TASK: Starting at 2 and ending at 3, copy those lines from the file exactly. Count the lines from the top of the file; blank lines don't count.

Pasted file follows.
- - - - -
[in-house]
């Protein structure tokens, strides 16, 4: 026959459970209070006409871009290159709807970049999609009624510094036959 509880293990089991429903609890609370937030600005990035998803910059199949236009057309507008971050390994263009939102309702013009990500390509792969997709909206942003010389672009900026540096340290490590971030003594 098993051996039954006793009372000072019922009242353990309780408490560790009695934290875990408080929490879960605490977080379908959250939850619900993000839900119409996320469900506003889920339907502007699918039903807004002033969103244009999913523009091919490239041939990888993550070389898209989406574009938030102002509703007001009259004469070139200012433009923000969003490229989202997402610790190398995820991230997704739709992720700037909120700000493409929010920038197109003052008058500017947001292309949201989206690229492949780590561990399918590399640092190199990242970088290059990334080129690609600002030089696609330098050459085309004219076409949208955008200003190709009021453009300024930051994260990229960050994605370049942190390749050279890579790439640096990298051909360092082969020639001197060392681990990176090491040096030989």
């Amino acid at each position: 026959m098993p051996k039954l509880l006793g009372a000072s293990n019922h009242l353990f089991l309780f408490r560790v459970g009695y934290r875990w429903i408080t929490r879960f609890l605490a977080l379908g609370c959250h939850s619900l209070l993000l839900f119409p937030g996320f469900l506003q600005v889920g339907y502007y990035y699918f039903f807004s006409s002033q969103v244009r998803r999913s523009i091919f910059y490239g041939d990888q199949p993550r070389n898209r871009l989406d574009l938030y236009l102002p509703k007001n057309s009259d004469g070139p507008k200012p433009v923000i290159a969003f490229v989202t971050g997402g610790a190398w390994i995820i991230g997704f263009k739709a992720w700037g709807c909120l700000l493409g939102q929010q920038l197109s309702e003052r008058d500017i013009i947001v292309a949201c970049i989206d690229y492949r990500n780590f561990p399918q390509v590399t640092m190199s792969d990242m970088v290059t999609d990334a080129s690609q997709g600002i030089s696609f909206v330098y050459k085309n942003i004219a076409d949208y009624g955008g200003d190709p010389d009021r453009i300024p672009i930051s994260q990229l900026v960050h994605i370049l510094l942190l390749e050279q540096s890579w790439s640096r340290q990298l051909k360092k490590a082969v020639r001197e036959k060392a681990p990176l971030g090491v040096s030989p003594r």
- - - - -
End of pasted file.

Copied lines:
């Protein structure tokens, strides 16, 4: 026959459970209070006409871009290159709807970049999609009624510094036959 509880293990089991429903609890609370937030600005990035998803910059199949236009057309507008971050390994263009939102309702013009990500390509792969997709909206942003010389672009900026540096340290490590971030003594 098993051996039954006793009372000072019922009242353990309780408490560790009695934290875990408080929490879960605490977080379908959250939850619900993000839900119409996320469900506003889920339907502007699918039903807004002033969103244009999913523009091919490239041939990888993550070389898209989406574009938030102002509703007001009259004469070139200012433009923000969003490229989202997402610790190398995820991230997704739709992720700037909120700000493409929010920038197109003052008058500017947001292309949201989206690229492949780590561990399918590399640092190199990242970088290059990334080129690609600002030089696609330098050459085309004219076409949208955008200003190709009021453009300024930051994260990229960050994605370049942190390749050279890579790439640096990298051909360092082969020639001197060392681990990176090491040096030989």
């Amino acid at each position: 026959m098993p051996k039954l509880l006793g009372a000072s293990n019922h009242l353990f089991l309780f408490r560790v459970g009695y934290r875990w429903i408080t929490r879960f609890l605490a977080l379908g609370c959250h939850s619900l209070l993000l839900f119409p937030g996320f469900l506003q600005v889920g339907y502007y990035y699918f039903f807004s006409s002033q969103v244009r998803r999913s523009i091919f910059y490239g041939d990888q199949p993550r070389n898209r871009l989406d574009l938030y236009l102002p509703k007001n057309s009259d004469g070139p507008k200012p433009v923000i290159a969003f490229v989202t971050g997402g610790a190398w390994i995820i991230g997704f263009k739709a992720w700037g709807c909120l700000l493409g939102q929010q920038l197109s309702e003052r008058d500017i013009i947001v292309a949201c970049i989206d690229y492949r990500n780590f561990p399918q390509v590399t640092m190199s792969d990242m970088v290059t999609d990334a080129s690609q997709g600002i030089s696609f909206v330098y050459k085309n942003i004219a076409d949208y009624g955008g200003d190709p010389d009021r453009i300024p672009i930051s994260q990229l900026v960050h994605i370049l510094l942190l390749e050279q540096s890579w790439s640096r340290q990298l051909k360092k490590a082969v020639r001197e036959k060392a681990p990176l971030g090491v040096s030989p003594r």